When Albert is given a portrait of Victoria for the first time, she is depicted in a white dress, with a tiara set vertically in her bun. By convention, unmarried women, royals included, do not wear tiaras until, at least, betrothed, more usually, married. That specific portrait was done in 1842, two years after Queen Victoria and Prince Albert were married. Furthermore, Albert designed the tiara in her hair especially for Victoria.
Throughout the film, Lord Melbourne is pronounced 'Mel-burn', like the Australian city. The title of Viscount Melbourne is derived from Melbourne Hall in Derbyshire, and pronounced 'Mel-born'. The other way did not come to be spoken until much later.
Throughout Albert and Victoria's courtship, many characters speak to Albert about Germany, which is spoken of as his nationality. Germany was a cultural region, not a unified country, until 1871, more than 30 years later. Albert's nationality would have been spoken of as Saxe-Coburg and Gotha, not Germany.
At several functions, closeups of the back of the women's dresses, including Victoria's, show the slim seam line of a zipper, invented in the United States in 1851, about ten years after the film is set.
Twentieth-century hot water baseboard heaters are visible in several interior palace scenes. They are especially obvious when Victoria explains that the palace is so cold due to disagreements amongst the palace staff as to who should lay and maintain the hearth fires.
Paganini's "La Campanella" is here used as a waltz, despite it is in 6/8 (waltz 3/4). Furthermore, Paganini was supposed to have a pact with the Devil, so the music was probably inappropriate in the ball room.
When Albert and Victoria have their first waltz, they slow down and stop at one point before resuming. The other dancers continue while this is happening. In reality, royal protocol would dictate that the other dancers stop whenever the queen stopped dancing.
Leopold I tells Stockmar "I am the youngest son of a penniless duke". Leopold's father, Francis, was the Duke of Saxe-Coburg-Saalfeld, and hardly penniless. He was also not the youngest son; Franz Maximilian Ludwig, who lived just 22 days, was born two years after Leopold.
In the coronation scene around the middle of the film, Queen Victoria is seated on the throne receiving homage and holding nothing in her hands. In the next shot, she is seated on St. Edward's Chair, holding two scepters.
At King William IV's birthday celebration, when Princess Victoria is presented to King William, she curtsies twice to the king; before the exchange between Lord Melbourne and the Duchess of Sutherland, and again after the exchange.
About 6 minutes into the film, a scene with the subtitle "Rosenau Castle, Coburg, Germany" shows snow-covered mountains in the background. The closest snow-covered mountains to Coburg are the Bavarian Alps, 350km away.
While King William IV insulted the Duchess of Kent at Windsor, some facts as shown are wrong. In the film, the Duchess sat several feet away from the king, she left the room, and neither Victoria nor the guests reacted much. In real life, the Duchess sat next to the King, she did not leave the room, Victoria cried in reaction to the King's outburst, and the guests were aghast.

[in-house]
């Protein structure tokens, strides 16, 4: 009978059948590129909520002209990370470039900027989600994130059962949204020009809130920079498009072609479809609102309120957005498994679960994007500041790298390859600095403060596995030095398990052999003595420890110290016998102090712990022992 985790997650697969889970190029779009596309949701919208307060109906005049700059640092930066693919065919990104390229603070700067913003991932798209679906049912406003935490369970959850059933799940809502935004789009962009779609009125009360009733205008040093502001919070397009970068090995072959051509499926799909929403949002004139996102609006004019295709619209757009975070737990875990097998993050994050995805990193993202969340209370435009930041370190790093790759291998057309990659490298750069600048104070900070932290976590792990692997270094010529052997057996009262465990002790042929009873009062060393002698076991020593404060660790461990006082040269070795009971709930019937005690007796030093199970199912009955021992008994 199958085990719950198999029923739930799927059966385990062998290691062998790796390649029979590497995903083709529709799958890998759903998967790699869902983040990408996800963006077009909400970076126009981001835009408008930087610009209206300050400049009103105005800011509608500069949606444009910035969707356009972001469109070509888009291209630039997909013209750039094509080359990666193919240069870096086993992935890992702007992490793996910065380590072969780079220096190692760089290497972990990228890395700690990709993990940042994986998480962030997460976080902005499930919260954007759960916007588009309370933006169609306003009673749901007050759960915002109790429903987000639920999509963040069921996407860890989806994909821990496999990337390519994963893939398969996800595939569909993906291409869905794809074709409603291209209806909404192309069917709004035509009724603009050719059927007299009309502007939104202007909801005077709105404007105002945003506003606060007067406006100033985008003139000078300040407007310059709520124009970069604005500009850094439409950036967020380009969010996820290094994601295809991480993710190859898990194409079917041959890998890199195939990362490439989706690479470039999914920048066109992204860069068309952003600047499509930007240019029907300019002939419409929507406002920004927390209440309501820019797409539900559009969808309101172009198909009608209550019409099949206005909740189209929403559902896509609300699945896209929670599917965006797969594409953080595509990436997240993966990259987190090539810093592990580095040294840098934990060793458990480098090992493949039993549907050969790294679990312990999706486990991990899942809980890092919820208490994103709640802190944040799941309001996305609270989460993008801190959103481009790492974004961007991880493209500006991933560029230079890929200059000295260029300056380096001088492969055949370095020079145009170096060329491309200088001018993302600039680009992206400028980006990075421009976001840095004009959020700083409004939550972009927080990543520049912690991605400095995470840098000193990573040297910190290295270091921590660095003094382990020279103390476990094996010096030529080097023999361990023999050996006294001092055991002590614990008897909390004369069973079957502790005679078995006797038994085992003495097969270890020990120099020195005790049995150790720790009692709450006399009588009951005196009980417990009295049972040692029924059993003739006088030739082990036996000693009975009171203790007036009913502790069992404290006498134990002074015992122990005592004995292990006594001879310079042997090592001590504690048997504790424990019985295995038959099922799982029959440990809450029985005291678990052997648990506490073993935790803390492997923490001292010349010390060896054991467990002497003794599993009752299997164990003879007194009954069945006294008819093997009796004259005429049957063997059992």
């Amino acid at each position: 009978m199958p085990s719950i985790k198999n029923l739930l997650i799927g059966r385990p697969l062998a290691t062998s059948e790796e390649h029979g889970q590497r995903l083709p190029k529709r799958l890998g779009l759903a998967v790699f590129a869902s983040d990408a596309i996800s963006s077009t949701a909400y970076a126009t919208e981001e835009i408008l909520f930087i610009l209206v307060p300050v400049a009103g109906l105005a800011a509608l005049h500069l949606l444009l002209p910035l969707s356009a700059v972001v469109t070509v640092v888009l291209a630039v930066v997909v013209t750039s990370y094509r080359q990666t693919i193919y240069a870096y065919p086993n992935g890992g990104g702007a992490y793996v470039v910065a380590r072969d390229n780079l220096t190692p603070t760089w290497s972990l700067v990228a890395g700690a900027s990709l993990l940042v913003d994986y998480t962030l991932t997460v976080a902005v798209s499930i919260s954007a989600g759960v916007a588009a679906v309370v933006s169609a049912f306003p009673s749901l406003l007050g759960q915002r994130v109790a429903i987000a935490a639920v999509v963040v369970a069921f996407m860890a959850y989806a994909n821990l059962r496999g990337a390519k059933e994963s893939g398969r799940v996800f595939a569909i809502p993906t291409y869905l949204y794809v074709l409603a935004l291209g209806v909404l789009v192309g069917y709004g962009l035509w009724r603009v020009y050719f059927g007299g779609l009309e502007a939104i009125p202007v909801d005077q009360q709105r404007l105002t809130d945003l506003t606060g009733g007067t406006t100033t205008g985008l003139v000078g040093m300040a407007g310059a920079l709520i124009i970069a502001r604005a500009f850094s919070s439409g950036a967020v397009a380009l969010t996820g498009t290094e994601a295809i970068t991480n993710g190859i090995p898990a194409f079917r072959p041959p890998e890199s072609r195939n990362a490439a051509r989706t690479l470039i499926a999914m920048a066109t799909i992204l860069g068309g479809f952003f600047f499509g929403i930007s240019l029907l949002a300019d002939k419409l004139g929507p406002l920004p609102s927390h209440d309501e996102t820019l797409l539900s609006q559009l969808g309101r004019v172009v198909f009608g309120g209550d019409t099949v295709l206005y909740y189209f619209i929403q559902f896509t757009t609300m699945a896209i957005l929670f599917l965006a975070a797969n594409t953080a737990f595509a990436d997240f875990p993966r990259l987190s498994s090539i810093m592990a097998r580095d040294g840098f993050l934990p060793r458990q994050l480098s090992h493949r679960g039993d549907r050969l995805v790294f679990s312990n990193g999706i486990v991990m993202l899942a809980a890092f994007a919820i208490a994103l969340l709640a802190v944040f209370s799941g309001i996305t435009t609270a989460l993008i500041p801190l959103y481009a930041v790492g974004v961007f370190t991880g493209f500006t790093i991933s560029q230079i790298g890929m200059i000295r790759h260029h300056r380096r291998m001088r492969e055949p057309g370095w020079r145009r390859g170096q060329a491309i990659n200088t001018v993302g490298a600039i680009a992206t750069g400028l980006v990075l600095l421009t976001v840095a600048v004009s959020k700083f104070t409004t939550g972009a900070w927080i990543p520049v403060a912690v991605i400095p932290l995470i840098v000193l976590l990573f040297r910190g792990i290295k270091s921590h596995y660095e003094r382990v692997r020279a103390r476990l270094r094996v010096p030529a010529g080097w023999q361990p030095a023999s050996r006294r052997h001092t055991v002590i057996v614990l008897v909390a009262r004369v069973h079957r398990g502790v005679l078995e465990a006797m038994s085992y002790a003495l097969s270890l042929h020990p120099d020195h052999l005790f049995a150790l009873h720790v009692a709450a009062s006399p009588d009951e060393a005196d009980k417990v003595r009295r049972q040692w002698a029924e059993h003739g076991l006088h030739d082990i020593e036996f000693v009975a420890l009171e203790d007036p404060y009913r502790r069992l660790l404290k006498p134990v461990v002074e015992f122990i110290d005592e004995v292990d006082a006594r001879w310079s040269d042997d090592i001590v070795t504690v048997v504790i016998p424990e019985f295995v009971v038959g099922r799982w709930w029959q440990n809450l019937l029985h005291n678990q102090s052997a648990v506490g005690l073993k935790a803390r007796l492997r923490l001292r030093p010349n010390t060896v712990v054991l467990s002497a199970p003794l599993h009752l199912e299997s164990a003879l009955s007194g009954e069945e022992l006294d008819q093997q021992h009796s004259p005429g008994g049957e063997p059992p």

The closing titles say "Victoria and Albert reigned" for a number of years. Only Queen Victoria reigned; Albert did not have this job description, as the "Thank you for reminding me..." speech shows. No husband and wife ever reigned over England together except William III and Mary II in the late 17th century.
In the film, Victoria and Melbourne are portrayed as similar in age, apparently to hint at a flirtation between them. Melboune was 38 years older than Queen Victoria, and acted as something of a father figure to the young monarch.
In the opening coronation sequence, the Archbishop of Canterbury anoints Victoria by dipping the first two fingers of his right hand into the chrism (holy oil). Anointings are done with the thumb only.
During the dinner at which the Duke of Wellington tells Victoria of Melbourne's imminent defeat, the Queen is wearing the riband of the Order of the Garter from her right shoulder. The Garter is always worn from left shoulder to right hip.
In the wedding scene, The Duke of Sussex, Victoria's paternal uncle, is about Victoria's height when he walks her down the aisle. In real life he was much taller than his niece. He'd long since shaved his mustache, and wore "mutton chops" by the time of her wedding.
It's not quite true that Victoria succeeded her uncle William IV because the king and his brothers "could boast only one living child," as Victoria narrates early in the film. At the point of her eleventh birthday, when she claims she learned the truth about her family, she had four (legitimate) cousins, including two named George very close in age to her. She succeeded because she was the only child of George IV's eldest surviving brother. Given that one George was three days younger and the other George two months older than Victoria, it is hard to believe a genealogy book could ever have been made presenting Victoria as the only living cousin, as we see in the film. The younger George inherited the title of King of Hanover which would rightfully also have been Victoria's were she a man.
The opening statement describes her uncle, George 3rd, as 'King of England'. No monarch since Elizabeth 1st has been called this. His correct title at the time the film is set in is 'King of the United Kingdom of Great Britain and Ireland'.
A bloodstained Albert is carried into the palace after being wounded by a would-be assassin. There were several attempts to kill Queen Victoria and Prince Albert, but they were not harmed by any of them.